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The future of publishing is digital if …

I’m one of those folks who believe that the future of magazines and newspapers will, at least to a significant extent, be determined by how publications adapt to devices such as the iPad. There will always be room for print magazines and newspapers (at least some) — as there will always be printed books — but most publications are going to have to have a digital option to thrive, if not survie.

The main attraction — for me, anyway — is that I can carry dozens of newspapers and magazines around with me on one, small device (my iPad). On my recent jaunt to San Francisco for the Macworld Expo, I had over a dozen ebooks, as well as videos and albums, available for two days’ worth of travel. Talk about lightening your load.

Also, digital publications offer a “green” solution that can cut back on paper usage.

A lot of the success of electronic newspapers and magazines depends on price. A digital publication should cost half as much as the print version, as there are no physical printing or shipping costs involved. Digital magazines and newspapers will sell if done right and priced right. However, there’s still a lot of the general public that needs to be educated about the advantages that digital publications can offer.

For example, I love the UK’s “MacUser” magazine, but the print version is a bit pricey for me. However, if I could subscribe to it on my iPad for the same price as an US-based magazine, I’m there. And why should it cost more? There are — again — no physical printing or shipping costs involved.

Also — and Apple probably doesn’t want to hear this — digital publications and ebooks shouldn’t be tied to one device or platform. If there were a digital version of “The Tennesseean,” my local paper, I’d want to subscribe and be able to read it on my Mac or iOS device — not just my iPad. And others would want to be able to read it on their iPad, Windows machine or Android device. The iBookstore and the iNewsstand (or whatever Apple may call its newspaper/magazine subscription service) shouldn’t be so restrictive as to be unusable for a majority of people.

If you doubt that change is coming, consider this: publishing group Gannett, which is also the largest owner of local newspapers in the US, has radically restructured USA Today as it cuts costs and tries to dedicate more resource to the production and distribution of news digitally. The reorganization saw 130 jobs at the newspaper cut in August, notes “The Telegraph” (http://macte.ch/eynnh).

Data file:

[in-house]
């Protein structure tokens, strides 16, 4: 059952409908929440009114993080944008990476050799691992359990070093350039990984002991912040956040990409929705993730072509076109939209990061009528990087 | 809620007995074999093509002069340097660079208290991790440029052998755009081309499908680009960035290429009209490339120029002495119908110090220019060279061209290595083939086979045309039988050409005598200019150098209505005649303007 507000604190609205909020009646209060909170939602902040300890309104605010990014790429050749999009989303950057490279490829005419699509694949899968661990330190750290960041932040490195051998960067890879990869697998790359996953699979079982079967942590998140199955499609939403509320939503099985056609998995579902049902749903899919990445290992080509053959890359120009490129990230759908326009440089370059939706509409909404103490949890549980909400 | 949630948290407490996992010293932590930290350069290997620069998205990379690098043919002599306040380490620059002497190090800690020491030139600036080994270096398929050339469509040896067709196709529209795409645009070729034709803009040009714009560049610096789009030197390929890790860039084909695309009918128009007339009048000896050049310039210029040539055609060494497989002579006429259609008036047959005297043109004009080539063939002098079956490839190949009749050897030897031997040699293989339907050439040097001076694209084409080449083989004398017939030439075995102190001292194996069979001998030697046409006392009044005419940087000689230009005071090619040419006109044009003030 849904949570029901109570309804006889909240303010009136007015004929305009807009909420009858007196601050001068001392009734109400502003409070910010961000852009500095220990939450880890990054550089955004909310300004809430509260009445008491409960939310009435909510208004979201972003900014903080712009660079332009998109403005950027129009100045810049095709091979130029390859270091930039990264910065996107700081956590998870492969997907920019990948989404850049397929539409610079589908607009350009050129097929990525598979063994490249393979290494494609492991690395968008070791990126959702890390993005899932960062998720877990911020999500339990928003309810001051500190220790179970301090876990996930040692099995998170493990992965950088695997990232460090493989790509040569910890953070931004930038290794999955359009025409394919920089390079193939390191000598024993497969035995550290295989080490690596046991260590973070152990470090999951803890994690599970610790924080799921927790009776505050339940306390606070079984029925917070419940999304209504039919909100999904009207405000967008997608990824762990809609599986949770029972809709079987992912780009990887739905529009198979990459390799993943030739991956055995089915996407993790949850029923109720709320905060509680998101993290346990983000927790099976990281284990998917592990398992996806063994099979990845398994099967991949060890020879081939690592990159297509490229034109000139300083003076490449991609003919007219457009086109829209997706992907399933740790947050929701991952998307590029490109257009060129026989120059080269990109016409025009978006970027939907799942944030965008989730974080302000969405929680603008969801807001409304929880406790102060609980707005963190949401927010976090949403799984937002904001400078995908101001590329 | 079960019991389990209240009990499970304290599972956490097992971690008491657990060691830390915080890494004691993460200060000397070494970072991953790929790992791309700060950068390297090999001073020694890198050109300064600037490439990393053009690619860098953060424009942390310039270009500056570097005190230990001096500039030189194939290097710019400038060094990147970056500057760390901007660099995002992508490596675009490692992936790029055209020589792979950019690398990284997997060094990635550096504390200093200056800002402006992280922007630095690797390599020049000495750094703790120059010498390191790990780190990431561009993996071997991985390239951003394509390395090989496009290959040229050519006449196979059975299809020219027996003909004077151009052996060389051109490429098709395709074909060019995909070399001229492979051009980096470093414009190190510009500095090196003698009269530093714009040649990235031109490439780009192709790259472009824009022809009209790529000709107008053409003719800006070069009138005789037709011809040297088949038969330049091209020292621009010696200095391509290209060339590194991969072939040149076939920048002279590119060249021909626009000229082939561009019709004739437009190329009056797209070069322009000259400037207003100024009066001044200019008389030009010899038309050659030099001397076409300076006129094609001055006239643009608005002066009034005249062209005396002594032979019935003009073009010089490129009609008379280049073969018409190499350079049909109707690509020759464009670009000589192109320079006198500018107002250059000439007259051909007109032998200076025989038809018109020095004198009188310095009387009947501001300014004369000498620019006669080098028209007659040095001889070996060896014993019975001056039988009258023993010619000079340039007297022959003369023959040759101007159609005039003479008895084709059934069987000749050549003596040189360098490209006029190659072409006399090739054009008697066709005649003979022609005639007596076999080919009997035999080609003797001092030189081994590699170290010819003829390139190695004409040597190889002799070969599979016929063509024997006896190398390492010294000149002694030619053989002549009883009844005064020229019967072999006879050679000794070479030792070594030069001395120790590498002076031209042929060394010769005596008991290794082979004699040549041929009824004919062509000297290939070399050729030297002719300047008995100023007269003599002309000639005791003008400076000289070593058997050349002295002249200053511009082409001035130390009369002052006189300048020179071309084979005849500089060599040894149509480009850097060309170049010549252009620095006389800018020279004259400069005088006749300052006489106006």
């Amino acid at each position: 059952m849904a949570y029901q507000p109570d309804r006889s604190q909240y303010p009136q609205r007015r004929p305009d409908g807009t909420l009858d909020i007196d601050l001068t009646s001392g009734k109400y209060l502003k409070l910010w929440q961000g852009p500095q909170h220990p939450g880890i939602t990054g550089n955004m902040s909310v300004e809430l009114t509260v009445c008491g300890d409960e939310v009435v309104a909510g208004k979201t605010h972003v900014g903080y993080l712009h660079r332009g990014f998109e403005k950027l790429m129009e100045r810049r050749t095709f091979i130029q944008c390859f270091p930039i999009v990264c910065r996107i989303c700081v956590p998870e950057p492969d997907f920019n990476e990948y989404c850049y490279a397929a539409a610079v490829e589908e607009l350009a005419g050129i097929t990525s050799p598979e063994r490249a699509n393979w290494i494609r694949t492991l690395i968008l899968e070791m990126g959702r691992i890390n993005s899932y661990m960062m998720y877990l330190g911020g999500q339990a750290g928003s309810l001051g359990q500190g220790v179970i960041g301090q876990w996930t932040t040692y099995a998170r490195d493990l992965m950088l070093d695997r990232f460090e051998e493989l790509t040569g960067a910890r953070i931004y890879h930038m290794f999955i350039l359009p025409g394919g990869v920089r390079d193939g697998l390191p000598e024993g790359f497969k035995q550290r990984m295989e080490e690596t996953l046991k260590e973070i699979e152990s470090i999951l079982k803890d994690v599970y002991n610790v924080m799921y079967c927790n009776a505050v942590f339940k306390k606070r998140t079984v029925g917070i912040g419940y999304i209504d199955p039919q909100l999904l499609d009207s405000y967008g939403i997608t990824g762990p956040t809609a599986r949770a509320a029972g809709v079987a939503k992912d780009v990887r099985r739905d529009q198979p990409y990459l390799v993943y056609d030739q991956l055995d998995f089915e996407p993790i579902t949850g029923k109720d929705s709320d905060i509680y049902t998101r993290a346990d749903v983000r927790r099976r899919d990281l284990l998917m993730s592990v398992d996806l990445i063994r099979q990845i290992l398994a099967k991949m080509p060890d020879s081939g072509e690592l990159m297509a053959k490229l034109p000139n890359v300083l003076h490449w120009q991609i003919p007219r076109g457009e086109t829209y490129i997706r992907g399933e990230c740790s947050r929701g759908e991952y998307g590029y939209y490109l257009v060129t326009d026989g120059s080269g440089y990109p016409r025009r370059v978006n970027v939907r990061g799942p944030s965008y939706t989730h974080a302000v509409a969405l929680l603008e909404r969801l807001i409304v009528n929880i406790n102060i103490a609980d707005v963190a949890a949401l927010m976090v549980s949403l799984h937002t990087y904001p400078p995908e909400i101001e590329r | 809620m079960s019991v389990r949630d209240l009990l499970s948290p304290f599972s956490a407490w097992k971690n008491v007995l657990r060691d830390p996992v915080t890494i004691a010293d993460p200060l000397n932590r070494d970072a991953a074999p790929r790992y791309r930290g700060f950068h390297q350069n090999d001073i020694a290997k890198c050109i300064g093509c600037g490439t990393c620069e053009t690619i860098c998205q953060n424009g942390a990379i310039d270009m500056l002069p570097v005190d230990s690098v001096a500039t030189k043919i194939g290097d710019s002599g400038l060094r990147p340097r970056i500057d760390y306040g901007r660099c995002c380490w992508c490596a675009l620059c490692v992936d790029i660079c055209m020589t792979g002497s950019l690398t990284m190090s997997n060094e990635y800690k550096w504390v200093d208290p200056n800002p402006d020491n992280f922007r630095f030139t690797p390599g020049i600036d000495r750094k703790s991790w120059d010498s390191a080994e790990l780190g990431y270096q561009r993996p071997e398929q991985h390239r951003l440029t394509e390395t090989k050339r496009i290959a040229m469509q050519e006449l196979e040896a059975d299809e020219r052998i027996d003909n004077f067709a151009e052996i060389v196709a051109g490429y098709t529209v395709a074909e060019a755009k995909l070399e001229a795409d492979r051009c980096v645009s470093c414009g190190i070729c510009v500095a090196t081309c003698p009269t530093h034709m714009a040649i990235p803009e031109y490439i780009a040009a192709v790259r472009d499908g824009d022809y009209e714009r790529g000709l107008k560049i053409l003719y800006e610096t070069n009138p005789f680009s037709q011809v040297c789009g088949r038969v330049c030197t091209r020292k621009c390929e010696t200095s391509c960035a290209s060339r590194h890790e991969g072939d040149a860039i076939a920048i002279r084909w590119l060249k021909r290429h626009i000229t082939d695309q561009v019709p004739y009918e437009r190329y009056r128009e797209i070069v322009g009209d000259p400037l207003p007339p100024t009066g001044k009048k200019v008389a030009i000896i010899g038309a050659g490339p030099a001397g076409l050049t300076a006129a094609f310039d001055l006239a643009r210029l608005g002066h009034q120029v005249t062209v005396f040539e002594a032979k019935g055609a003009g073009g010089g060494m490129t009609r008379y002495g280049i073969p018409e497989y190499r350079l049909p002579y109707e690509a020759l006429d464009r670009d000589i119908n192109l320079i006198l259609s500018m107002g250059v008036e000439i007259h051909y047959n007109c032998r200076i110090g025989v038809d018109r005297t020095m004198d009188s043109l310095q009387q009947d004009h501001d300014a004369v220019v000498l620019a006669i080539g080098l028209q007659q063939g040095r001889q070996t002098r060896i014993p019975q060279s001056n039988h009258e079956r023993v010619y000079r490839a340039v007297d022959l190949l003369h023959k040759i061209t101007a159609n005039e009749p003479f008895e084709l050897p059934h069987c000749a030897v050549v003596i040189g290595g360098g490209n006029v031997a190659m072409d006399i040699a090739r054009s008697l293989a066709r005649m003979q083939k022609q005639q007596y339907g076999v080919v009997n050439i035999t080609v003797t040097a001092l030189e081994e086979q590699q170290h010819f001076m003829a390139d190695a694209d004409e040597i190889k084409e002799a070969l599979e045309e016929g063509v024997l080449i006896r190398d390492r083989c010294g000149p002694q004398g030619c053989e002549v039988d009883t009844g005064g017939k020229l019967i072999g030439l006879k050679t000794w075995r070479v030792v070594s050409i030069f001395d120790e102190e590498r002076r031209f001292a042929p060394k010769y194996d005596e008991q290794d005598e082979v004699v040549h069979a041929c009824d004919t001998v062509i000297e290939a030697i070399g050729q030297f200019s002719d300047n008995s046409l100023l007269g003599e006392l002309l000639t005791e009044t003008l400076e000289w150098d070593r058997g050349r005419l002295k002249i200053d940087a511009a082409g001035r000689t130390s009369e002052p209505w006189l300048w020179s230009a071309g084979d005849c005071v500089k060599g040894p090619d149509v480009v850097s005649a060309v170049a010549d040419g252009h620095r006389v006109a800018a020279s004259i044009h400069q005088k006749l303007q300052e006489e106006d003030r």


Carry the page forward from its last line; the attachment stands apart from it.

“The iPad had been a real positive for USA Today,” Gracia Martore, Gannett’s chief operating officer, says. “We expect this will translate into a much more significant improvement,” regarding revenues, she added. The iPad, the latest product from Apple, has been seen by some publishers as a device capable of reproducing the pleasure of reading a newspaper while still being able to deliver updated content to the reader.

The app for USA Today, which relinquished its status as the country’s most-read national paper to “The Wall Street Journal,” has had more than 1.4 million downloads since it was started in April, notes “The Telegraph.”

Another important point: those of us spoiled by the Internet have to accept the fact that all content can’t be offered for free. Content providers have to make a living, too. That means paying for the books and publications we love, just as we have to pay for the music we enjoy (and you do pay for it, don’t you?).

A good test for the future of digital magazines will be “The Daily,” which will be published, well, daily. It will purportedly will sell for 99 cents a week, will use lots of video, and will have cool multimedia bells and whistles.

In fact, Apple and News Corp. will hold an event today at the Guggenheim Museum in New York. News Corp. Chairman & CEO Rupert Murdock and Eddy Cue, Apple’s vice president of Internet Services, will oversee the event. The event will almost certainly see the launch of “The Daily.” Also, Apple’s Cue will probably announce the long-anticipated iTunes subscription purchasing model that will allow publishers to bill customers on a recurring basis rather than requiring per-issue in-app purchases.

“MacNews” and “MacTech” will, of course, be updating you on the event. A lot more than the debut of one publication is riding on this event, so stay tuned.

— Dennis Sellers
dsellers@applecentral.com

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